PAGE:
No matter how much we try, plan, plot, arrange, have things to do, leave the house at the same time each day, arrive at the office the same time, pick up the kids on time, we still do not know what will happen next. Each day can so easily seem the same when we follow a routine of going to work, sitting at the same desk, coming home the way we always do. Did you ever feel like it is always Monday morning as the week goes by so fast, or as if you are always brushing your teeth, as the days seem to vanish?
When we were in England, Ed was chatting with a Buddhist nun named Avis. He said, “Some day we will all die and meet up in heaven.” And Avis replied, “Yeah and we’ll look at each other and say, ‘What was that all about!’”
Normally, we spend our time either living in what-could-have-been or what-might-have-been or if-only, or in the expectation of what-could-be or what-might-be. Of course, we can learn from the past. As challenging as it may be, the most painful experience often turns out to be our best teacher, and we may feel enormous gratitude as we learned so much. However, memories can also be like comfortable old shoes we are reluctant to part with. We put them on now and then to enjoy the familiarity, but we do not have to wear them every day. Ed trained at the Bihar School of Yoga in India and one day his teacher looked at him and said, “Man’s memory is like a fools paradise!” Constantly living in either the past or the future is like being in a dream, as it limits our capacity to be in the wonder of the present, just being with what is happening now.
Although everything may appear so predictable the reality is that life changes in every instant, we just don’t notice it. We used to live next to a river and walked beside it each day. But as much as it looked like the same river, even the same water, it was constantly different as it flowed into the sea. Just as we may look the same, the cells in our body are forever being formed, growing and dying; we are continually changing as we renew ourselves in every minute.
We can stay open to these moments of change by simply being aware of them. Right now, just stop and take a deep breath. As you breath out, just notice how your body feels, the chair you are sitting on, and the room you are in. That’s all. It only takes an instant to be in the present.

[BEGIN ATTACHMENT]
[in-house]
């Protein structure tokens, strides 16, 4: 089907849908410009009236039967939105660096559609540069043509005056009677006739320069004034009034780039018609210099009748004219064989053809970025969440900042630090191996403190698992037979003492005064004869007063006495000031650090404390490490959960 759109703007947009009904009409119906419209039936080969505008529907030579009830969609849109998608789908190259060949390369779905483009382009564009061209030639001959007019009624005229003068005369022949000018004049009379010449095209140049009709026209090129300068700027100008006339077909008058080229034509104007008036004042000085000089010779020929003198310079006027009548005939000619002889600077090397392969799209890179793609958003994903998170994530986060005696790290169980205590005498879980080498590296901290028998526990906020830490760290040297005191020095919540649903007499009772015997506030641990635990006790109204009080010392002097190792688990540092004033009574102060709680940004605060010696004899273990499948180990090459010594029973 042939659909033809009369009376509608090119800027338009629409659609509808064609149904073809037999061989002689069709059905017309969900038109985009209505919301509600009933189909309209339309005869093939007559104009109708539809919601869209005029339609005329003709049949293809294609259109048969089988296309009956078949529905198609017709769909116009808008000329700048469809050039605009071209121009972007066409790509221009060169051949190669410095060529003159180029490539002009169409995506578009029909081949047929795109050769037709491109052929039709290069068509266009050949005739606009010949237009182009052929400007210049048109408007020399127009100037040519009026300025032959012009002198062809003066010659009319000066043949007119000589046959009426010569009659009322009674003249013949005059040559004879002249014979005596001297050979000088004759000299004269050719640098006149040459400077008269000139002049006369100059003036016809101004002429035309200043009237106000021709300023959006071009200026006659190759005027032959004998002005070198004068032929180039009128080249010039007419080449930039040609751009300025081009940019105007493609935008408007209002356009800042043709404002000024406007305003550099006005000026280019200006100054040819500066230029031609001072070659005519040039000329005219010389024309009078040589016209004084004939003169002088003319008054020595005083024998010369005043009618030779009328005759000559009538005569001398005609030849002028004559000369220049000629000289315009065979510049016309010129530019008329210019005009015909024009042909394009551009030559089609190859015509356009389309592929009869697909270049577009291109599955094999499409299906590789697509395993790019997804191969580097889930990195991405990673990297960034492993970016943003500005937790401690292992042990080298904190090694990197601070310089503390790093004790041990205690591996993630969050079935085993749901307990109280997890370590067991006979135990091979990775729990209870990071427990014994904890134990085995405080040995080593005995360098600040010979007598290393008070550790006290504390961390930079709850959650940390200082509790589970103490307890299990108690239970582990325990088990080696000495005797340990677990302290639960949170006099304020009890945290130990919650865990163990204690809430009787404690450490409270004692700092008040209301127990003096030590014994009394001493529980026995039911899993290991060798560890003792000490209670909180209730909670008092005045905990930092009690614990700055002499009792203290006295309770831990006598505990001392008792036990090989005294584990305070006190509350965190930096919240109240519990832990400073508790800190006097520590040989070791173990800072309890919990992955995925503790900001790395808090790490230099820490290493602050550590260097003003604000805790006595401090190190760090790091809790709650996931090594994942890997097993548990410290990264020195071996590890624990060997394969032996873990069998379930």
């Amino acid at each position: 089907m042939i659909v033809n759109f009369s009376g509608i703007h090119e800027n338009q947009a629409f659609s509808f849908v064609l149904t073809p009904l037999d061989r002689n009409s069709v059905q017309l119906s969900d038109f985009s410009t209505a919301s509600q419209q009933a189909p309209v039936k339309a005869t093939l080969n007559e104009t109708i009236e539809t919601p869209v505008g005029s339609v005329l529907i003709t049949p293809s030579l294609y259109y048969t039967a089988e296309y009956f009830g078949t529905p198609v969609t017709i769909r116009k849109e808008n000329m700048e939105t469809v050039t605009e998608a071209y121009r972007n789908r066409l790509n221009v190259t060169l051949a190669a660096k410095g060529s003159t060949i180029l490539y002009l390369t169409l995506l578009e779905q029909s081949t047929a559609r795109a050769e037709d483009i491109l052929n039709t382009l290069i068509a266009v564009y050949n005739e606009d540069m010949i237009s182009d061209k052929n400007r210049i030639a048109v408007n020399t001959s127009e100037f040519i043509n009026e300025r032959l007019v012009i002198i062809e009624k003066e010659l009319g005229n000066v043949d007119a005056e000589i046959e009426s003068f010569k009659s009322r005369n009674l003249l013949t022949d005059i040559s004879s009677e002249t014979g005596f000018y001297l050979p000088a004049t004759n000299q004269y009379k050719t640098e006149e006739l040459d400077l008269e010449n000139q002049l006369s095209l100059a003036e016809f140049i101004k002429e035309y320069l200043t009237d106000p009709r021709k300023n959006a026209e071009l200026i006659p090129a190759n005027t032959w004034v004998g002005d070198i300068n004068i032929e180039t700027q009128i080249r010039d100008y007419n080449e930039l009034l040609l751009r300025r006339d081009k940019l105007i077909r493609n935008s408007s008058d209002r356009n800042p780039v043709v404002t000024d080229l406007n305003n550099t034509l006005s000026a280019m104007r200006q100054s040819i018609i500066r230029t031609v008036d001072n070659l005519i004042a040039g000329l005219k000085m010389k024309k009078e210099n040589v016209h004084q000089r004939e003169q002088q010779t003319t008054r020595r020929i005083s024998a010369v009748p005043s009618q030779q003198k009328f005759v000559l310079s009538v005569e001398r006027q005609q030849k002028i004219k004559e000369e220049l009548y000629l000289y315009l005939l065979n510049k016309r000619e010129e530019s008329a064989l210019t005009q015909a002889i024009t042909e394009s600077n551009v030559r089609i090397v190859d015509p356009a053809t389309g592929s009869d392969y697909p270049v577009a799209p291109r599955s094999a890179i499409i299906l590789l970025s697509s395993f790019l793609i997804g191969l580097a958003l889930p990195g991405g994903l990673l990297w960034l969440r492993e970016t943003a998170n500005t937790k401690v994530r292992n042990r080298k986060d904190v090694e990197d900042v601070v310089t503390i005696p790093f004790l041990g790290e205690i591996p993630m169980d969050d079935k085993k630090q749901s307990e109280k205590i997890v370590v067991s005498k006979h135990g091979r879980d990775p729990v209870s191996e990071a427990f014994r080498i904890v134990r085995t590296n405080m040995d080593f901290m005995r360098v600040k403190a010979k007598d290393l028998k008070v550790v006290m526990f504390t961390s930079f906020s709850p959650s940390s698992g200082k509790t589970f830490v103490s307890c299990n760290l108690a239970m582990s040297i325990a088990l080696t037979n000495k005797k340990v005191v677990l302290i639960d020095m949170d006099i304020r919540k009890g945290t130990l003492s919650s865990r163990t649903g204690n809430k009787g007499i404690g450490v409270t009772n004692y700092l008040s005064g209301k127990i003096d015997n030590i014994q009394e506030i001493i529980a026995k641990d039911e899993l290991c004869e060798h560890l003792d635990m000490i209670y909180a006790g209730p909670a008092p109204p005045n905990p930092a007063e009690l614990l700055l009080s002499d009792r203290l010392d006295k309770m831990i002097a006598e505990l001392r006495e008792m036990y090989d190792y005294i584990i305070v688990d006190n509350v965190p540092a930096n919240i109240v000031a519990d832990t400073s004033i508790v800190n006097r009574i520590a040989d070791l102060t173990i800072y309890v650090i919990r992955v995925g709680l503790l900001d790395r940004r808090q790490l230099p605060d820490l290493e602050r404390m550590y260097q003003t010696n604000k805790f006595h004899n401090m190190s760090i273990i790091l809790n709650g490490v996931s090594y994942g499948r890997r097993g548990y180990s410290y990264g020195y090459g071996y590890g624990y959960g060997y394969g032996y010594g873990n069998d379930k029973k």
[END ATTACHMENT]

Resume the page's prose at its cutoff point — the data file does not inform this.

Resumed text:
Contrary to common belief, it can be immensely liberating to have nothing going on, to discover that the whole universe is contained in this moment. To realize that nothing more is required of us than to just be aware and present. What a relief! Finally, we can experience this reality just as it is, without expectation, prejudice, or longing, or without the desire for something to be different. This invites a deep sense of completion, that there really is nowhere else we need to be or go. It is impossible to think of somewhere else as being better as the grass is vividly green exactly where we are. Someone once asked Ed if he had ever experienced another dimension. He replied, “Have you experienced this one?”
Meditating In the Moment
When we meditate by simply watching the flow of the breath, it naturally brings us into the present. The breath is just breathing, and yet it is never the same, each breath is completely different to the last one. You can silently repeat, “I am here, I am now, I am present! I am here, I am now, I am present!”
Practice: Being and Breathing Meditation
Sit comfortably with your back straight, hands are in your lap, eyes are closed. Spend a few minutes settling your body, being aware of the room around you and the chair you are sitting on.
Now bring your focus to your breathing, just watch the natural movement of air as you breathe in and out. Silently repeat, “Breathing in, Breathing out.”
Stay with watching your breath. If your mind starts to drift just see your thoughts as birds in the sky and watch them fly away. Then come back to the breath.
Anytime you get distracted, bored, or stressed, just come back to the breath, to this moment now. Silently repeat, “I am here, I am now, I am present! I am here, I am now, I am present!”
You can do this for a few minutes or as long as you like. When you are ready, take a deep breath and let it go, open your eyes, and move gently.
What keeps you from being here and now? Do comment below.